Even Cowboys Cry
By Cris Paravicini
"Twas the heart of the night when a cry stirred the dark,
From the bundle held snug in her arms.
And the young mother vowed to do what she could,
To keep her young child from harm.
One hand stroked a pup as it moved to her side,
He whimpered, then nuzzled her son.
"You rascal," she said, "better rest while you can,
Lots to do 'fore the morrow is done."
Now, they're four years old and always they play,
Together, the folks pride and joy.
With a mimicking whoop they lope 'round the yard,
The stickhorse, the dog, and the boy.
And when the stickhorse stumbles and falls to the ground,
To the end the young cowboy rides.
Then lifting his eyes, he howls to the moon,
'Cause at four the pain's hard to hide.
At eight years old his white pony bucks;
Once more he furrows the dirt.
The dog licks his face while Mom dusts his hat,
And a tear is wiped on his shirt.
A crimson sunset in the fifteenth year,
Saw the cowboy, old dog, and a lass.
She squeezed tight his hand; frail dog licked his cheek,
One last time as life came to pass.
Anguished sobs could be heard over meadow and stream,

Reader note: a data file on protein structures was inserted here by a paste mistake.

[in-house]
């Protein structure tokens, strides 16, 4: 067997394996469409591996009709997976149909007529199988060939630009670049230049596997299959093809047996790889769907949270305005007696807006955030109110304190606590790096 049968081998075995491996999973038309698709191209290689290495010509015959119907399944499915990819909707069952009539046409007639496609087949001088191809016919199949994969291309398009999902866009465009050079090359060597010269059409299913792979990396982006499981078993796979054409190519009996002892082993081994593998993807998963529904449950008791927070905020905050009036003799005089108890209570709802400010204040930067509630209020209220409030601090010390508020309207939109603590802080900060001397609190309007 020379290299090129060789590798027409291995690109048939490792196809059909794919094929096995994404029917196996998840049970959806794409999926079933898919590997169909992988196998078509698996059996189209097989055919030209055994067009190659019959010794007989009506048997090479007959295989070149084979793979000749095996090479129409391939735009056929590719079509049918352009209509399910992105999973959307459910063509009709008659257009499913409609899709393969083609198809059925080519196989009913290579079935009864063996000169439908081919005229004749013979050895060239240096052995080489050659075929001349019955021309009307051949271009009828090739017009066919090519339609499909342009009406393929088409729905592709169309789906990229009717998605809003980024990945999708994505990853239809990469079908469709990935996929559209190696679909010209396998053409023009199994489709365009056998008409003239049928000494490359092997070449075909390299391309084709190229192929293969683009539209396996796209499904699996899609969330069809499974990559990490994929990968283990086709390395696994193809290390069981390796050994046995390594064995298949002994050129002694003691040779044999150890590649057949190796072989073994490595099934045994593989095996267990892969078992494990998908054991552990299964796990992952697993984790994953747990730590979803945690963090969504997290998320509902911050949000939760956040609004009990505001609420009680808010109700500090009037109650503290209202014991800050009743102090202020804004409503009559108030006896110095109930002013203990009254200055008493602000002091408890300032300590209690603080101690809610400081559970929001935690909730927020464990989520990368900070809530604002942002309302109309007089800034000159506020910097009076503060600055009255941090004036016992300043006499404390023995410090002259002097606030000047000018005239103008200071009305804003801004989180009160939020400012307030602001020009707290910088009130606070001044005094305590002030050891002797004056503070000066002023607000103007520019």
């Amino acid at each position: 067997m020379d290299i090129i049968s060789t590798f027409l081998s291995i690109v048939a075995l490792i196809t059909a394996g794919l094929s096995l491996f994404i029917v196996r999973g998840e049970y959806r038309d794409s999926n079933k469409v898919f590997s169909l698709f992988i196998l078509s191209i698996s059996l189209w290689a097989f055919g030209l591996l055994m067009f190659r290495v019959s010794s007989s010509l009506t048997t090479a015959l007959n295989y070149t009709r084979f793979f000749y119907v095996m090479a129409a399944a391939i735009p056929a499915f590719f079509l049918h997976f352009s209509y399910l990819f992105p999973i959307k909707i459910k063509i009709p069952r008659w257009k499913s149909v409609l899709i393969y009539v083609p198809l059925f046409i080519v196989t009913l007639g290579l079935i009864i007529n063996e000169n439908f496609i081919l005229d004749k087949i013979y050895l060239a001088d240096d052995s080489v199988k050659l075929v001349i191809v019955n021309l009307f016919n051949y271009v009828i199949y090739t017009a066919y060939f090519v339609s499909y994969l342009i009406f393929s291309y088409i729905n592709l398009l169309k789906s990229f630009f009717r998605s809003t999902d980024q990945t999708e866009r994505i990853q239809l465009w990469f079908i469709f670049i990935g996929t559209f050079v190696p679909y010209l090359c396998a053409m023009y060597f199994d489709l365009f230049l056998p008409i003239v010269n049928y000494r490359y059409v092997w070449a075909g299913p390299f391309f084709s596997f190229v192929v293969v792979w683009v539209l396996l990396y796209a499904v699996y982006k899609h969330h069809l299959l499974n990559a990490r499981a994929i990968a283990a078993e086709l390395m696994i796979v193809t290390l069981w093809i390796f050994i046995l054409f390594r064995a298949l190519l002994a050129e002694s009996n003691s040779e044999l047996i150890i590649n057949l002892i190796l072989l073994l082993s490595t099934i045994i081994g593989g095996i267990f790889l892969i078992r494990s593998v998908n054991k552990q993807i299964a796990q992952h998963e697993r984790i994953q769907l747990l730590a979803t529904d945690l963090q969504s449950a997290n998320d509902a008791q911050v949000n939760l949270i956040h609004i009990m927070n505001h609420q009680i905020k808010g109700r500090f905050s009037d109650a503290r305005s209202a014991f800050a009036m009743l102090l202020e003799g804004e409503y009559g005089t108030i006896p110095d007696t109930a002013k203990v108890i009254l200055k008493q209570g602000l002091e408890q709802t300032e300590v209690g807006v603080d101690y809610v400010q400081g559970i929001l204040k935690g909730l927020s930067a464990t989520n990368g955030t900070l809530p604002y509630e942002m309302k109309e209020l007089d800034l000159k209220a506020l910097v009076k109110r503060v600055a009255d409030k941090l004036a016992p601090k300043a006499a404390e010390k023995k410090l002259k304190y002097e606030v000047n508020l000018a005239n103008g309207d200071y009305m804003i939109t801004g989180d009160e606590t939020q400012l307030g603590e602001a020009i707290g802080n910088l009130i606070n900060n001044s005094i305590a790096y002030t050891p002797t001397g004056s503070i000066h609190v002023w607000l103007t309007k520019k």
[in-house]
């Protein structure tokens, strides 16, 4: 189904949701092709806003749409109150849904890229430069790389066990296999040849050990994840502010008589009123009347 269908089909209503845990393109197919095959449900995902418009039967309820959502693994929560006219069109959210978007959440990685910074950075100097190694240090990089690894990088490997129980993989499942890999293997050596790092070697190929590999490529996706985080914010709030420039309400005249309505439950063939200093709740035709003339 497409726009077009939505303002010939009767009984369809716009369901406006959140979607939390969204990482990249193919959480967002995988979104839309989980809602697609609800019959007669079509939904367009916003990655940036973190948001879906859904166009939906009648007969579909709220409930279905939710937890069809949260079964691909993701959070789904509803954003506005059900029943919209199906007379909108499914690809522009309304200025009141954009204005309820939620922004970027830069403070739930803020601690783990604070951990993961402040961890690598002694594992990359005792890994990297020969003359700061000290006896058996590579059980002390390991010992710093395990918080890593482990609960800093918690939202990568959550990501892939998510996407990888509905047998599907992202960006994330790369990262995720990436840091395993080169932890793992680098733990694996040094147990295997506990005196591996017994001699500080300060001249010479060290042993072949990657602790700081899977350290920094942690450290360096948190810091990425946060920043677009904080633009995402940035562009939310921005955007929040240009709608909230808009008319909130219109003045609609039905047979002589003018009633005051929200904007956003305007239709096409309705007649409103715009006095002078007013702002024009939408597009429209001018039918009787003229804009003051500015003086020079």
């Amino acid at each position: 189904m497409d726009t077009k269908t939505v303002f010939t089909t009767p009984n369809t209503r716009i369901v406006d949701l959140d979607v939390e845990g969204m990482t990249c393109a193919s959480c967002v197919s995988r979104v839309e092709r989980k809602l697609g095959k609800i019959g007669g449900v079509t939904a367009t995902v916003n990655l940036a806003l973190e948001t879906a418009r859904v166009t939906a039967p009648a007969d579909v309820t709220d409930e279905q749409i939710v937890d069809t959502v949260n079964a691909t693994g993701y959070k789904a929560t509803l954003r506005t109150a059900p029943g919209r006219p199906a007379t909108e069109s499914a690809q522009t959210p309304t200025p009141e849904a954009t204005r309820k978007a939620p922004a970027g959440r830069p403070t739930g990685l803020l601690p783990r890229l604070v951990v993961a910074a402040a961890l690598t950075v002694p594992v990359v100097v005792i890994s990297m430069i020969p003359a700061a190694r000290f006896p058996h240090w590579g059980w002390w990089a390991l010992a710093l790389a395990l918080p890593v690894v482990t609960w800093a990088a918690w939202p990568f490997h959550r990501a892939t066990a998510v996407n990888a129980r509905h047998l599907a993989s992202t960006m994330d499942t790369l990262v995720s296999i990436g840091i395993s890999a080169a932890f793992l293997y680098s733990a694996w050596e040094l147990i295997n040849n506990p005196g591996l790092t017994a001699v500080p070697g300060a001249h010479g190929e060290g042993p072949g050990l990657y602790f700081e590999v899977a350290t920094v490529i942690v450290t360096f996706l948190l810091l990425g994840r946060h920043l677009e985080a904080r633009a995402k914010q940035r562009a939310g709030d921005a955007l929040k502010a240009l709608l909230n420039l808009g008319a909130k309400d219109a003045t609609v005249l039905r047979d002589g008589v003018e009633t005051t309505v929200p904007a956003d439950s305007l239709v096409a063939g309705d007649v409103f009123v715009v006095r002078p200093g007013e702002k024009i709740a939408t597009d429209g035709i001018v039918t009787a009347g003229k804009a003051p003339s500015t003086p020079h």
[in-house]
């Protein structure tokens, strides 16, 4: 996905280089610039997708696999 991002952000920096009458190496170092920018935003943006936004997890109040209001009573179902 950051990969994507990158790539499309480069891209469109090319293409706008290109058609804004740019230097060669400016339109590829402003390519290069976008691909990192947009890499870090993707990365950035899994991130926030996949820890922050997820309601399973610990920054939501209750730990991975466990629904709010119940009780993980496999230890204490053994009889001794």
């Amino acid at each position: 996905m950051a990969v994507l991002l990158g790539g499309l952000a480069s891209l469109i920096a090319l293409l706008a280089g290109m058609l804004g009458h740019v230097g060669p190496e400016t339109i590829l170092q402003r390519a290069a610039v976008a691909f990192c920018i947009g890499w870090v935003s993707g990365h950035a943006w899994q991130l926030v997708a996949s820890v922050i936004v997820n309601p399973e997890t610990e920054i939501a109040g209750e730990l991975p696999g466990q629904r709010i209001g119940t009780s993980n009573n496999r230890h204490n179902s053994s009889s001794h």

Near the cow herd, the mountains, and pine.
For the dog was his comrade, his partner, his pal,
From their birth, everyday, till this time.
It's a decade plus ten and the range seems to sing;
Our cowboy is coming of age.
Tears fill his eyes as kind lass takes his name,
And their love writes the next history page.
Through thirty-and-some, the good years rolled by,
Three babies and nature played fair.
The cattle were fat and the streams ran bank-full,
Happy tears and glad cheer filled the air.
When our cowboy's fortieth birthday was near,
Ill-fortune shadowed the land.
The weight of bad luck tried to crumple the man;
Tall and proud, it was so hard to stand.
And the faithful, gray horse that he rode across time,
Broke his leg in mysterious way.
And as cow prices fell in rhythm with tears,
The drought took its toll on his hay.
Like the workteam he'd lost to a strange, equine flu,
Tired family pulled more than its share.
In his fiftieth year, his last parent died,
Who promised this life would be fair?
They should've been called the glory years,
As he entered his sixth decade,
But, the government ruled "for-the-good-of-mankind,"
And it took the existence he'd made.
When eighty-one winters had come and gone,
For the lass who had dried every tear,
She followed his dog and his horse to the stars,
To abide with the ones he holds dear.
Now, in memory he dwells with his boyhood and pup,
And his mate with the strawberry lock;
And the promise God made many centuries ago,
That once more, side by side, they'd all walk.
All the years washed with waters of sadness and joy,
Strong currents of life, low and high.
And mighty the man from whom teardrops fall,
Yes, even the cowboy will cry.